Anyhoo, I figured Conor Oberst and maybe some other locals would make it on the list. So far, Oberst and his band Bright Eyes clocked in at No. 266 with "First Day of My Life" and No. 252 with "The Calendar Hung Itself"
Bright Eyes' "Road to Joy" and "The Calendar Hung Itself" made it into "The Pitchfork 500," the website's top 500 songs from "punk to the present."
Does that mean we'll see "Road to Joy" somewhere in the top 100? We'll have to see. The last 100 on the list will be revealed in pieces over the next three days.
I'll also be listing "today's mail," the new albums and other things I get in the mail, and "things I think would make good band names," an ongoing list of... well, it's pretty self-explanatory.
One problem. I'd like to keep this as a standard feature and would like to come up with a title for these regular posts. Any suggestions would be much appreciated. Help me out?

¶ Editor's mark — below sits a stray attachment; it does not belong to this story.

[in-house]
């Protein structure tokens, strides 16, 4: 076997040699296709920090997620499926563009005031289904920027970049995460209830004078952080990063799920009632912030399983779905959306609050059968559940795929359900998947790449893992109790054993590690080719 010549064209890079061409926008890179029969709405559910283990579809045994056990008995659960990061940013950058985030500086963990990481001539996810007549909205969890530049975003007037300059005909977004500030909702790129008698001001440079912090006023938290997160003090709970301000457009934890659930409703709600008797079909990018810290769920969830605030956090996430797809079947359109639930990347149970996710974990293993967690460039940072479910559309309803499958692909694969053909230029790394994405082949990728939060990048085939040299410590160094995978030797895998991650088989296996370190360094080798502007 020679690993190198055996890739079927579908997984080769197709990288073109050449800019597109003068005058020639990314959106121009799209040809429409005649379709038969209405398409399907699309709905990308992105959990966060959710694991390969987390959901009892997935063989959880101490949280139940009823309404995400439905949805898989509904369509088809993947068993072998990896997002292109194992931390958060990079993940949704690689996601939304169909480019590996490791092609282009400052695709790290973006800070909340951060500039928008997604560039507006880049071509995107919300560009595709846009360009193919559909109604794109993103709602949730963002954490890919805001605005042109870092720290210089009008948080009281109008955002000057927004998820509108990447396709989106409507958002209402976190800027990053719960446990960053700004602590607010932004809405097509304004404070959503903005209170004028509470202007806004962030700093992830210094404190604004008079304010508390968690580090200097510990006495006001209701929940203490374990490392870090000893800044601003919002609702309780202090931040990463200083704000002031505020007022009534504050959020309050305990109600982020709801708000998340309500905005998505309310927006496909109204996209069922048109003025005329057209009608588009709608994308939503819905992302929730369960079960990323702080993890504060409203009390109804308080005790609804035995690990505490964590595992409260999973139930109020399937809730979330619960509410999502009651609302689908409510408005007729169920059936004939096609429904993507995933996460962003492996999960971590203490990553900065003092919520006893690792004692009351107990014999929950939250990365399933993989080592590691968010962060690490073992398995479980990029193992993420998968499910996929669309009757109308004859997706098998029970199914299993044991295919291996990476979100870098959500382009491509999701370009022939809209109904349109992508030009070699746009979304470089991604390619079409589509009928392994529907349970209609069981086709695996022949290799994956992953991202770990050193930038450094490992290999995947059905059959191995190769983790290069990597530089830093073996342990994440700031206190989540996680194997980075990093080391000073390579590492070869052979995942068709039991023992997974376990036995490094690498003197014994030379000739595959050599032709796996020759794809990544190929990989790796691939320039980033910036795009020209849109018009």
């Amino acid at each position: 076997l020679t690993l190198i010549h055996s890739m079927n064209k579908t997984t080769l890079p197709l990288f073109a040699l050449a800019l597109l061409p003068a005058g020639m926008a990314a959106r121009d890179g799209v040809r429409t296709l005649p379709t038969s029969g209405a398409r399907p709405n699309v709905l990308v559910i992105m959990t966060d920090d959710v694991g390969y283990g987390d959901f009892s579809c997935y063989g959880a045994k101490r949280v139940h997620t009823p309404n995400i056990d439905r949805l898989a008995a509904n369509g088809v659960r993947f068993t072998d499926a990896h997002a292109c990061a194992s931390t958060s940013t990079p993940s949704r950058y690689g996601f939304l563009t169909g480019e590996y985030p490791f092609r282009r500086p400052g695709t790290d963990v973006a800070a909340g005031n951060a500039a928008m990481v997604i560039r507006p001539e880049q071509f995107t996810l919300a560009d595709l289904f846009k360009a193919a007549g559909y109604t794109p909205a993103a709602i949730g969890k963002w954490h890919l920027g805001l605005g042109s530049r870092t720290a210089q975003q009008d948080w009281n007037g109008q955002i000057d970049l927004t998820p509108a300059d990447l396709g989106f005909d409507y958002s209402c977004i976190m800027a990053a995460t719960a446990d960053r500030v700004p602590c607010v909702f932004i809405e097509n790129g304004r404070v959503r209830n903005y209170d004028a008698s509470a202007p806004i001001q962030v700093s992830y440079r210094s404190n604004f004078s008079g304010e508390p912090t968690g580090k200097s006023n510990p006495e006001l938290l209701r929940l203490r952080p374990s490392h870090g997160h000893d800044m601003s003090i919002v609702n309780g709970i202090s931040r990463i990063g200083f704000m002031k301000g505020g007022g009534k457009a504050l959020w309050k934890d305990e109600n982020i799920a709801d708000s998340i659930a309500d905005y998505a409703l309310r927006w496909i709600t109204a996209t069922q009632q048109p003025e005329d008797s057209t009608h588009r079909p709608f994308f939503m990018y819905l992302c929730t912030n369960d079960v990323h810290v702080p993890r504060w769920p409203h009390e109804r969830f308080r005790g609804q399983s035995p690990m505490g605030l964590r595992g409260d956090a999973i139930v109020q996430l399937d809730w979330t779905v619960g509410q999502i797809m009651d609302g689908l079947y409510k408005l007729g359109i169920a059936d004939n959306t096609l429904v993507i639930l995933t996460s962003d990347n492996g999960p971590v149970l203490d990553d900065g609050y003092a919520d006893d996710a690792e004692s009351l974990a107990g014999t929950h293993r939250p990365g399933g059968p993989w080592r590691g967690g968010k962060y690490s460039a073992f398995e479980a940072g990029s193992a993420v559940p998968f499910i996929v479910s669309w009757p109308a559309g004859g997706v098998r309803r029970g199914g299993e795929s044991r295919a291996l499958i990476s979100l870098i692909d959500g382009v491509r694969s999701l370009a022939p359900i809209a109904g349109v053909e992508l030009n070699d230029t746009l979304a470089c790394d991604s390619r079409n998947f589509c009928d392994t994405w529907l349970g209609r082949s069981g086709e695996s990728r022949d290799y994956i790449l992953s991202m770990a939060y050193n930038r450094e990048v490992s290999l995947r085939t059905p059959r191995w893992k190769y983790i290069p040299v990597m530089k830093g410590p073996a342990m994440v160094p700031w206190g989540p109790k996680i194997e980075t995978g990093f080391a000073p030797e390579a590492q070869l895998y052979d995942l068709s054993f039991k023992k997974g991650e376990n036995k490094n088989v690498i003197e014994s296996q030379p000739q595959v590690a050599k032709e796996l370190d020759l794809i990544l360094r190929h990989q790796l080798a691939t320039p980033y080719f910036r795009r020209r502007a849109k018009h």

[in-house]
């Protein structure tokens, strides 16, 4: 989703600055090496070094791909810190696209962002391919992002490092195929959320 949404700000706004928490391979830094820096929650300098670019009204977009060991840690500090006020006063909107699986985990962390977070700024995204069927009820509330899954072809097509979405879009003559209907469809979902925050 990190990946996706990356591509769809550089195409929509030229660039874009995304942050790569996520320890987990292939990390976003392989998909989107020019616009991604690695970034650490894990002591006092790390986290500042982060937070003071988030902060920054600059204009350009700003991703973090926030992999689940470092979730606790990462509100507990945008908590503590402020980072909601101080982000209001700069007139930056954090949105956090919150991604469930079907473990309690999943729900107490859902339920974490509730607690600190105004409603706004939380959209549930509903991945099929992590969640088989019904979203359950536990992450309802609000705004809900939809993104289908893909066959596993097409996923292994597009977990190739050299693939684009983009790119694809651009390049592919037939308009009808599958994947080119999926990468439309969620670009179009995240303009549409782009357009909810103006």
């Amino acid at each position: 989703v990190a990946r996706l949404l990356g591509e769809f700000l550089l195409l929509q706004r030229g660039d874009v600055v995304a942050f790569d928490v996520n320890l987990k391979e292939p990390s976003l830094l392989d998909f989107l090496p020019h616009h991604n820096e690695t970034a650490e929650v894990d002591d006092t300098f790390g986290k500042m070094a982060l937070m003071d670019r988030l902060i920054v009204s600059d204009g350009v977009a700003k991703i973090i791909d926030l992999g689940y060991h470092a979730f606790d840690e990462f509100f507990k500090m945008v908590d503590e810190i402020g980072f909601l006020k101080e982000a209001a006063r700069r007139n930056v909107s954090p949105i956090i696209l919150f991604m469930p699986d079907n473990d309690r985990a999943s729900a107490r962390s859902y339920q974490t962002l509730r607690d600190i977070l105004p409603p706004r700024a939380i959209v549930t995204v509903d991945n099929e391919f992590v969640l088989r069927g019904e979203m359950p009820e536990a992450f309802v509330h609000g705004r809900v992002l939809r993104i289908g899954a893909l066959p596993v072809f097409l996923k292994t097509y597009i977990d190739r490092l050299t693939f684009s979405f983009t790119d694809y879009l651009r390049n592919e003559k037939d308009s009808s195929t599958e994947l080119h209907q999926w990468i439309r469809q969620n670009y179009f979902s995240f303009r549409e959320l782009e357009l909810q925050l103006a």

• Sub Pop will reissue Nirvana's "Bleach."
• Weezer has another new song out: "(If You're Wondering If I Want You To) I Want You To". Spin.com reviewed it.
• Kiss is releasing its new album through Wal-Mart.
• The Smashing Pumpkins picked a new drummer. He's only 19.
• Pitchfork is releasing its Top 500 tracks of the decade. Here's 500-201 and 200-101. The rest will be released tomorrow through Friday.
• The Flaming Lips debuted some new songs during last night's performance.
Today's mail: Today, I received a copy of Seth James' "That Kind of Man." Never heard of the guy.
Things I think could make good band names: Sorry About Strasburg (thanks to my friend Dane).
Monday, August 17, 2009
I forgot to mention this earlier, but a few guys were working on a Blink-182 documentary at yesterday's show.